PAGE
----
Who exits fastest? Phils on board with Statcast

Who exits fastest? Phils on board with Statcast

PHILADELPHIA -- The only thing Cameron Rupp knows is that he has hit the ball hard.

Rupp does not know the velocity of the baseball as it leaves his bat. He does not particularly care that he is 39th out of more than 300 hitters in average exit velocity at 92.1 mph, according to Statcast™. But he likes to know that his average exit velocity confirms what he is feeling at the plate -- he is making solid contact more often than not.

"There's no need to change anything if I'm hitting the ball hard," Rupp said.

Major League Baseball's Statcast™ system is in its second full season, and more and more players are becoming aware of the numbers as they appear on TV and online in stories. Sports Illustrated just featured one about Statcast™, reporting that Tampa Bay Rays players are told on the first day of Spring Training that they are measured by exit velocity, not batting average.

"It's a term they use exclusively, like nothing else matters," a Rays player told SI.

It also reported these interesting tidbits: In 2014, the Mets' front office chose Lucas Duda over Ike Davis as the club's first baseman largely because Duda had a far better exit velocity. One front office reportedly balked at trying to acquire Royals closer Wade Davis before the Aug. 1 non-waiver Trade Deadline because it noticed a drop in the spin rate on his pitches. Davis landed on the disabled list with an elbow injury a short time later, although he is pitching again.

Teams clearly are using the information, including the Phillies.

"If there is information available to us that can help to improve our decision making, then we will absolutely incorporate it," Phillies general manager Matt Klentak said. "Exit velocity data certainly falls into that category. Is it powerful? Yes. Are we using it? Absolutely. But is it the only thing we're looking at? Of course not."

Tommy Joseph is 62nd in the Majors with an average exit velocity at 91.3 mph.

"I do check on it," Joseph said. "It's not so much a number for me. It's a number that I look at for other players around the league, just to see how they're doing it to try to put the swings together -- 'OK, what makes him that good of a player?' I think that's how anybody is. Any big left-handed hitter is going to look at other big left-handed hitters. Guys like me, I'm going to look at Kris Bryant and Nolan Arenado."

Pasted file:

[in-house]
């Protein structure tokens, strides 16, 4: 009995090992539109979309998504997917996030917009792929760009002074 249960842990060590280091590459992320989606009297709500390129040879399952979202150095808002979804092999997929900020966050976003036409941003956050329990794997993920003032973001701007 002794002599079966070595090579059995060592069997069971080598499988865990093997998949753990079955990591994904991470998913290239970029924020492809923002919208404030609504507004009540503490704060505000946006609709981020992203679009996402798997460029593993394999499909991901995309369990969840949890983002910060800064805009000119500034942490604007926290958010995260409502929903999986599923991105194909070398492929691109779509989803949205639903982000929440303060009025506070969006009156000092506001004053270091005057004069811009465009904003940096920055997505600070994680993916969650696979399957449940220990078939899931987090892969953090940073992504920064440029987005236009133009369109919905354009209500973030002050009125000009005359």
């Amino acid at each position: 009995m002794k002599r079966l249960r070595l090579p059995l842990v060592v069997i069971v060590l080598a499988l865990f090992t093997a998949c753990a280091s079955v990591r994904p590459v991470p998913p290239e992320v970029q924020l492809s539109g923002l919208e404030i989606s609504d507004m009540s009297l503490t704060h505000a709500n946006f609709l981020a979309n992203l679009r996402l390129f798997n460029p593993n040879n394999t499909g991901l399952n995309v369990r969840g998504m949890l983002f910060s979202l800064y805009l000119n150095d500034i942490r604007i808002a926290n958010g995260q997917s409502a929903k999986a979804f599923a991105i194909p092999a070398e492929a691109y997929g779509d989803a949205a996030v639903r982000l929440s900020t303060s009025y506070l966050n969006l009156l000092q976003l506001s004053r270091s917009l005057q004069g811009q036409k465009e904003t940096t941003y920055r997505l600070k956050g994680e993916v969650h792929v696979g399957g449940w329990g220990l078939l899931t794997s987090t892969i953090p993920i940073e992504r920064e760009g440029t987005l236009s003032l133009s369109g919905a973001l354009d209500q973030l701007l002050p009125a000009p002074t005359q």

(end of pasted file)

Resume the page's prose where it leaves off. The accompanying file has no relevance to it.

A friend recently told Joseph that his stats page at MLB.com broke down his hitting zone based on his average exit velocity.

Naturally, he hopped online to look.

"The down-and-away one was pretty low," Joseph said with a smile. "The ones out of the strike zone weren't real high, either. That stuff didn't surprise me, but it was neat to know. Like, 'OK, I handle a pitch there really well. But maybe there the contact isn't as hard.' So from that perspective it tells you, 'OK, here's an adjustment I need to make, because I'm not making as solid contact as consistently in that area.' I love those stats."

Ryan Howard makes more hard contact than anybody else on the Phillies. He is 33rd in the Majors with an average exit velocity at 92.5 mph. Of course, he is hitting .198 with 19 home runs, 43 RBIs and a .697 OPS in 286 plate appearances, so hard contact has not translated into consistent success. But Howard has hit .312 with eight homers, 18 RBIs and a 1.021 OPS in 81 plate appearances since July 1.

Other things might be at play for Howard's recent improvement. First, those hard-hit balls are finally falling. His batting average on balls in play was .150 before July 1. It is .348 since. Second, Howard is making more contact. His strikeout rate has dropped from 31.7 percent before July 1 to 28.4 percent after July 1. Put more hard hit balls in play and those balls have a chance to find a piece of turf in the outfield. Howard is also hitting line drives 25.9 percent of the time he puts the ball in play since July 1, compared to 21.8 percent beforehand.

"If you're hitting balls hard and you don't really have a lot to show for it because balls aren't falling, yeah, I guess you're trying to find a positive out of it," Howard said. "If you're making hard outs, hopefully they start finding their way through. That's what you want to do: make solid contact. It's not like I hit it and I say, 'Hey, what's that velocity?'"

Of course, no player asks that question. But they do know when they crush one. And that is when Rupp pays closer attention to the Statcast™ numbers.

"When they say how far they go," he said with a laugh, "I want to know how far my homers went."

Todd Zolecki has covered the Phillies since 2003, and for MLB.com since 2009. Read his Phillies blog The Zo Zone, follow him on Twitter and listen to his podcast. This story was not subject to the approval of Major League Baseball or its clubs.